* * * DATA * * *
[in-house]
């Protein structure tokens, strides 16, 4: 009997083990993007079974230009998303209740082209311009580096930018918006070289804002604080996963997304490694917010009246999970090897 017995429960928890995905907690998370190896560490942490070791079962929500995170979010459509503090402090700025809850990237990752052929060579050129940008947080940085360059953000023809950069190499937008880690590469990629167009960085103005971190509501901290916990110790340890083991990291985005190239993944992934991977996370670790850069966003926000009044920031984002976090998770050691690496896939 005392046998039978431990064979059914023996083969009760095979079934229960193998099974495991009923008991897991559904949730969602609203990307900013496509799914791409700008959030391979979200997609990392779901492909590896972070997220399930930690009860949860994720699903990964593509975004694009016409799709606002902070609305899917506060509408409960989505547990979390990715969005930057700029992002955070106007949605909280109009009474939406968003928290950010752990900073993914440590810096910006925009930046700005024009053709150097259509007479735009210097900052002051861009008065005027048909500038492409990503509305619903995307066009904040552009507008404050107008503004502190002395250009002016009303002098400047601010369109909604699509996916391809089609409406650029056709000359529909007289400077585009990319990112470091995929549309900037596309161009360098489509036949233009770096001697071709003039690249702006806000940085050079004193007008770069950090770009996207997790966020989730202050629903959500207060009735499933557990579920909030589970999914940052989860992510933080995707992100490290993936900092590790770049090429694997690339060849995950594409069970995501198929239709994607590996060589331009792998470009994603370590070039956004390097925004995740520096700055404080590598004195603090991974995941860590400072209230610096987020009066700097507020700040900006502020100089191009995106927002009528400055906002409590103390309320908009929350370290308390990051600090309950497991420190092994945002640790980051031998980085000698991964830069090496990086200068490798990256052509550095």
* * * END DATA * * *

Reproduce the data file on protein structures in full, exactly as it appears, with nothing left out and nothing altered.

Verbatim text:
[in-house]
């Protein structure tokens, strides 16, 4: 009997083990993007079974230009998303209740082209311009580096930018918006070289804002604080996963997304490694917010009246999970090897 017995429960928890995905907690998370190896560490942490070791079962929500995170979010459509503090402090700025809850990237990752052929060579050129940008947080940085360059953000023809950069190499937008880690590469990629167009960085103005971190509501901290916990110790340890083991990291985005190239993944992934991977996370670790850069966003926000009044920031984002976090998770050691690496896939 005392046998039978431990064979059914023996083969009760095979079934229960193998099974495991009923008991897991559904949730969602609203990307900013496509799914791409700008959030391979979200997609990392779901492909590896972070997220399930930690009860949860994720699903990964593509975004694009016409799709606002902070609305899917506060509408409960989505547990979390990715969005930057700029992002955070106007949605909280109009009474939406968003928290950010752990900073993914440590810096910006925009930046700005024009053709150097259509007479735009210097900052002051861009008065005027048909500038492409990503509305619903995307066009904040552009507008404050107008503004502190002395250009002016009303002098400047601010369109909604699509996916391809089609409406650029056709000359529909007289400077585009990319990112470091995929549309900037596309161009360098489509036949233009770096001697071709003039690249702006806000940085050079004193007008770069950090770009996207997790966020989730202050629903959500207060009735499933557990579920909030589970999914940052989860992510933080995707992100490290993936900092590790770049090429694997690339060849995950594409069970995501198929239709994607590996060589331009792998470009994603370590070039956004390097925004995740520096700055404080590598004195603090991974995941860590400072209230610096987020009066700097507020700040900006502020100089191009995106927002009528400055906002409590103390309320908009929350370290308390990051600090309950497991420190092994945002640790980051031998980085000698991964830069090496990086200068490798990256052509550095």